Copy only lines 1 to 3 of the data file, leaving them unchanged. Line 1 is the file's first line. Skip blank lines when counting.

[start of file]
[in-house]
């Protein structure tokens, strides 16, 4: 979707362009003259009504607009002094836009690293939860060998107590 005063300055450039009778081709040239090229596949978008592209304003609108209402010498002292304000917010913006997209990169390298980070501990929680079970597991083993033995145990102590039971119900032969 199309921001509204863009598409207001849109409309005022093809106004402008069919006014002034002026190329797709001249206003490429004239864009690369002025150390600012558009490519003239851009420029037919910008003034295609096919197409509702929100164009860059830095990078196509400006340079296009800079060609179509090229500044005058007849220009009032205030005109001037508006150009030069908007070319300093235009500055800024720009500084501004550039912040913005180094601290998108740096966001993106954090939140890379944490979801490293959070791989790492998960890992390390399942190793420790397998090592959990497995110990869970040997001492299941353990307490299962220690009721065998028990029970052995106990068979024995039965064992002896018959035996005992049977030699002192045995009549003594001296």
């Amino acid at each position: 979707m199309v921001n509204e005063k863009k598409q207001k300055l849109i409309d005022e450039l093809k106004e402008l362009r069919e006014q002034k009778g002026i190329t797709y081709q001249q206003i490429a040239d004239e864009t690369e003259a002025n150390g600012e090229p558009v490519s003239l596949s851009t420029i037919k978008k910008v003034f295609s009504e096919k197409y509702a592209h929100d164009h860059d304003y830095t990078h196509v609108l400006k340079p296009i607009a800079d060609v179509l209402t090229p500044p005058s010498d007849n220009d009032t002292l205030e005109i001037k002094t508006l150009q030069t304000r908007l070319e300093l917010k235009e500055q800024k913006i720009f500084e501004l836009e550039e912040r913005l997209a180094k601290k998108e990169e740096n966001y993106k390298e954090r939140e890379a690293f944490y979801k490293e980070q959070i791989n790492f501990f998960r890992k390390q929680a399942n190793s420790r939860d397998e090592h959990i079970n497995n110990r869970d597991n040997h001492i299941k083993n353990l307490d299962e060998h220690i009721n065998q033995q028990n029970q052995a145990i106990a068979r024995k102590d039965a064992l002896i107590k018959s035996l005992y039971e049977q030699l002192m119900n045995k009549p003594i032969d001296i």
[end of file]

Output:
[in-house]
């Protein structure tokens, strides 16, 4: 979707362009003259009504607009002094836009690293939860060998107590 005063300055450039009778081709040239090229596949978008592209304003609108209402010498002292304000917010913006997209990169390298980070501990929680079970597991083993033995145990102590039971119900032969 199309921001509204863009598409207001849109409309005022093809106004402008069919006014002034002026190329797709001249206003490429004239864009690369002025150390600012558009490519003239851009420029037919910008003034295609096919197409509702929100164009860059830095990078196509400006340079296009800079060609179509090229500044005058007849220009009032205030005109001037508006150009030069908007070319300093235009500055800024720009500084501004550039912040913005180094601290998108740096966001993106954090939140890379944490979801490293959070791989790492998960890992390390399942190793420790397998090592959990497995110990869970040997001492299941353990307490299962220690009721065998028990029970052995106990068979024995039965064992002896018959035996005992049977030699002192045995009549003594001296």
């Amino acid at each position: 979707m199309v921001n509204e005063k863009k598409q207001k300055l849109i409309d005022e450039l093809k106004e402008l362009r069919e006014q002034k009778g002026i190329t797709y081709q001249q206003i490429a040239d004239e864009t690369e003259a002025n150390g600012e090229p558009v490519s003239l596949s851009t420029i037919k978008k910008v003034f295609s009504e096919k197409y509702a592209h929100d164009h860059d304003y830095t990078h196509v609108l400006k340079p296009i607009a800079d060609v179509l209402t090229p500044p005058s010498d007849n220009d009032t002292l205030e005109i001037k002094t508006l150009q030069t304000r908007l070319e300093l917010k235009e500055q800024k913006i720009f500084e501004l836009e550039e912040r913005l997209a180094k601290k998108e990169e740096n966001y993106k390298e954090r939140e890379a690293f944490y979801k490293e980070q959070i791989n790492f501990f998960r890992k390390q929680a399942n190793s420790r939860d397998e090592h959990i079970n497995n110990r869970d597991n040997h001492i299941k083993n353990l307490d299962e060998h220690i009721n065998q033995q028990n029970q052995a145990i106990a068979r024995k102590d039965a064992l002896i107590k018959s035996l005992y039971e049977q030699l002192m119900n045995k009549p003594i032969d001296i």